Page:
"People maybe initially were like 'eh,' but I think now people are seeing that maybe it’s not such a big deal to switch to this type of program," ***Engle said?***
The contamination rate for recyclables from Lake Worth Beach has also improved considerably since making the switch. In the last years of its single-stream program, the city was approaching a 40% rate in its incoming waste. Since reverting to dual-stream, the city quickly reduced that to the 7-8% contamination average SWA was set up up to handle.
In the three years since the program was implemented, Lake Worth Beach has also matched the recycling tonnage being collected in its single-stream days: 1,977 tons in fiscal year 2021, according to Willie Puz, SWA’s director of public affairs and recycling.
The SWA, which was established by the Florida legislature in the 1980s, runs its own combustion facilities, several transfer stations, a landfill and a recycling center, and has operated as a dual-stream collection system since its founding.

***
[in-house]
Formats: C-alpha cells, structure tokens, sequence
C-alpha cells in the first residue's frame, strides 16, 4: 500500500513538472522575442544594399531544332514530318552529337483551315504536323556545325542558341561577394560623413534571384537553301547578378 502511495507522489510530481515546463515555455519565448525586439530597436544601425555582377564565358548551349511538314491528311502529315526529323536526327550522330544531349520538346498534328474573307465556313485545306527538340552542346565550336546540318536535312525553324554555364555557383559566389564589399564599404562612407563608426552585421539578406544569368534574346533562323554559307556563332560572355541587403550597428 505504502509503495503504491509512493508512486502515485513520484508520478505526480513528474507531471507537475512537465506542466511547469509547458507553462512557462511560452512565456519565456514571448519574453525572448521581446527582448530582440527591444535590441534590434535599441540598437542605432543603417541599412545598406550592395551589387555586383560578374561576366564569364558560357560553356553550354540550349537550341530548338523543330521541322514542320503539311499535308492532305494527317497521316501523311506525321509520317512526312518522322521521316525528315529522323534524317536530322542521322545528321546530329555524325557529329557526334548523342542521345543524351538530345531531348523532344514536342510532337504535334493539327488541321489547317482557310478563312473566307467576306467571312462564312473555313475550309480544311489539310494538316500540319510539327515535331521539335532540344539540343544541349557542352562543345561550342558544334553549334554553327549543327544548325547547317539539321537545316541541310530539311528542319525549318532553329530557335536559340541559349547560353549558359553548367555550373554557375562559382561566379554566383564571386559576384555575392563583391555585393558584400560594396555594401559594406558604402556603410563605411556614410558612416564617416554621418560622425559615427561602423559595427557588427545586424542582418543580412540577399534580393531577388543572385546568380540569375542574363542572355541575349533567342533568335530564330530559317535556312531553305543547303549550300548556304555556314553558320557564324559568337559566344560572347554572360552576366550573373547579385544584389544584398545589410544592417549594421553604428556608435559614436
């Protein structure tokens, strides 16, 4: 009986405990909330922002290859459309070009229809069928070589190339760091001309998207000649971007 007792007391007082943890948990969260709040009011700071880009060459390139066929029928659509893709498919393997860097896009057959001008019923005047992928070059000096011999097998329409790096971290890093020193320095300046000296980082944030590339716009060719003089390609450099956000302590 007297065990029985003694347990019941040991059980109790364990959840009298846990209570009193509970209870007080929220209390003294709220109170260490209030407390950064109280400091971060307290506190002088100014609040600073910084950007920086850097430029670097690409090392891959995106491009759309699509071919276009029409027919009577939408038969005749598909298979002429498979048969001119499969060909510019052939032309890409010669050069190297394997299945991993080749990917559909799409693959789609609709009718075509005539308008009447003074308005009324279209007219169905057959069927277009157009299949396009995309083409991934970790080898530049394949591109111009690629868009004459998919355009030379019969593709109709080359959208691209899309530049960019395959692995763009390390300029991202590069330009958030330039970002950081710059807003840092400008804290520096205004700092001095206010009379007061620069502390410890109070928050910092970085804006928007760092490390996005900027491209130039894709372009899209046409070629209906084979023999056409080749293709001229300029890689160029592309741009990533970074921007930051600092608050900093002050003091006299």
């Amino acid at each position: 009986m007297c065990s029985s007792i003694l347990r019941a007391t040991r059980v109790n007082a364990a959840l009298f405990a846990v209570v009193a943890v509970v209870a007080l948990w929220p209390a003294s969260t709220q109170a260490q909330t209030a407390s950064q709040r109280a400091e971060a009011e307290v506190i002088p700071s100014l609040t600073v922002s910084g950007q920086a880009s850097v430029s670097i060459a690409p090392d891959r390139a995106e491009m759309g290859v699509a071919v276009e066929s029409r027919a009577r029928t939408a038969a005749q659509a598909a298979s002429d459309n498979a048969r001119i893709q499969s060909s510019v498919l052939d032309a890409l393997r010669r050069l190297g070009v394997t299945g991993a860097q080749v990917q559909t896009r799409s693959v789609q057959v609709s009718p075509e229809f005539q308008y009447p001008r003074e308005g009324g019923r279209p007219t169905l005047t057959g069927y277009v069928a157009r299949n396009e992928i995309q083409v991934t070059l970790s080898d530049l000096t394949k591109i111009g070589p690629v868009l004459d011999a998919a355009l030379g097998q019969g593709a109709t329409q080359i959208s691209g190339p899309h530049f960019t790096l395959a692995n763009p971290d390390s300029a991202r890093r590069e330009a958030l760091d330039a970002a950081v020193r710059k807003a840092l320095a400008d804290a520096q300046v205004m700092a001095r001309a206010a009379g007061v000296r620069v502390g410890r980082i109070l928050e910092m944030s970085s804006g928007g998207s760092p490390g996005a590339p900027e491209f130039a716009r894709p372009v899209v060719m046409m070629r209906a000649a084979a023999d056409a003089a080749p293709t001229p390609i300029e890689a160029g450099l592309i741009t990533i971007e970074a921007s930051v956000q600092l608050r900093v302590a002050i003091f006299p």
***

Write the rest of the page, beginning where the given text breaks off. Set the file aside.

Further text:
Puz said the authority benefits from a dual-stream approach because it assumes the risk of marketing recyclable commodities with low redemption rates. Private haulers have begun to charge municipalities more for that risk, but Puz said that as a public entity SWA is primarily motivated by a desire to extend the life of its landfill as long as possible rather than maximize profits.
“As the owner of our own facility, we’ve seen the benefits of a dual-stream program from a contamination perspective,” Puz said. “By keeping to a dual-stream program, we felt that was the smartest move to make knowing we were taking the risk and our contamination was so much lower.”
Priority number one for Puz is preventing the need for another landfill in expensive and growing South Florida, but he said the authority also turned a profit in the last quarter, meaning its dual-stream program will pay out revenues to municipalities under a profit-sharing agreement.
“We have weathered National Sword, we have weathered taking on the new contract,” Puz said, “and we’re looking forward to the trend of keeping current market recycling rates where they are or even increasing.”